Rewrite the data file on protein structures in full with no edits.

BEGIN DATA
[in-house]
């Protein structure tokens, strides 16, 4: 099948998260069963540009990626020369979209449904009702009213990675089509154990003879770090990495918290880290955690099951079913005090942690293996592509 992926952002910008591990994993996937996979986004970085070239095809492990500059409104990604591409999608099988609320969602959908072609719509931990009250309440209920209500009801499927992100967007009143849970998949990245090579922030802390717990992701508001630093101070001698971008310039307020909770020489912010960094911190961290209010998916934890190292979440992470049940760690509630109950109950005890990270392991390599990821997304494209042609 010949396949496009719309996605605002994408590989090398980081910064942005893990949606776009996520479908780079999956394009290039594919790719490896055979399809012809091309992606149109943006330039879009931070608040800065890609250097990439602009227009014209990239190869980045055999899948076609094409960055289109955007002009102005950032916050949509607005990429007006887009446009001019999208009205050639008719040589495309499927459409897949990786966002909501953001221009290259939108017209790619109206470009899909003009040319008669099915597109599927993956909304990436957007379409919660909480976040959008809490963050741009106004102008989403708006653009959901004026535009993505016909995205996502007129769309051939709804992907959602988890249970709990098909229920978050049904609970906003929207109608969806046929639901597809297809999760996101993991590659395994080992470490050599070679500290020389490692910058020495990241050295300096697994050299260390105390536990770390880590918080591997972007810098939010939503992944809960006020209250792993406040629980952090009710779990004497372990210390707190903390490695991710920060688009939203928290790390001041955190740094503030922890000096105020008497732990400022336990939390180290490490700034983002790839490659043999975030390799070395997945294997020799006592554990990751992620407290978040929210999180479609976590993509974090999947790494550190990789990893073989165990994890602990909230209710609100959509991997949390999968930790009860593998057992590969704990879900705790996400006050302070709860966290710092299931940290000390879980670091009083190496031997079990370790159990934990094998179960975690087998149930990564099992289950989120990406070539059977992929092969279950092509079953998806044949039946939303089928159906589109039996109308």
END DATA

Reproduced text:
[in-house]
């Protein structure tokens, strides 16, 4: 099948998260069963540009990626020369979209449904009702009213990675089509154990003879770090990495918290880290955690099951079913005090942690293996592509 992926952002910008591990994993996937996979986004970085070239095809492990500059409104990604591409999608099988609320969602959908072609719509931990009250309440209920209500009801499927992100967007009143849970998949990245090579922030802390717990992701508001630093101070001698971008310039307020909770020489912010960094911190961290209010998916934890190292979440992470049940760690509630109950109950005890990270392991390599990821997304494209042609 010949396949496009719309996605605002994408590989090398980081910064942005893990949606776009996520479908780079999956394009290039594919790719490896055979399809012809091309992606149109943006330039879009931070608040800065890609250097990439602009227009014209990239190869980045055999899948076609094409960055289109955007002009102005950032916050949509607005990429007006887009446009001019999208009205050639008719040589495309499927459409897949990786966002909501953001221009290259939108017209790619109206470009899909003009040319008669099915597109599927993956909304990436957007379409919660909480976040959008809490963050741009106004102008989403708006653009959901004026535009993505016909995205996502007129769309051939709804992907959602988890249970709990098909229920978050049904609970906003929207109608969806046929639901597809297809999760996101993991590659395994080992470490050599070679500290020389490692910058020495990241050295300096697994050299260390105390536990770390880590918080591997972007810098939010939503992944809960006020209250792993406040629980952090009710779990004497372990210390707190903390490695991710920060688009939203928290790390001041955190740094503030922890000096105020008497732990400022336990939390180290490490700034983002790839490659043999975030390799070395997945294997020799006592554990990751992620407290978040929210999180479609976590993509974090999947790494550190990789990893073989165990994890602990909230209710609100959509991997949390999968930790009860593998057992590969704990879900705790996400006050302070709860966290710092299931940290000390879980670091009083190496031997079990370790159990934990094998179960975690087998149930990564099992289950989120990406070539059977992929092969279950092509079953998806044949039946939303089928159906589109039996109308």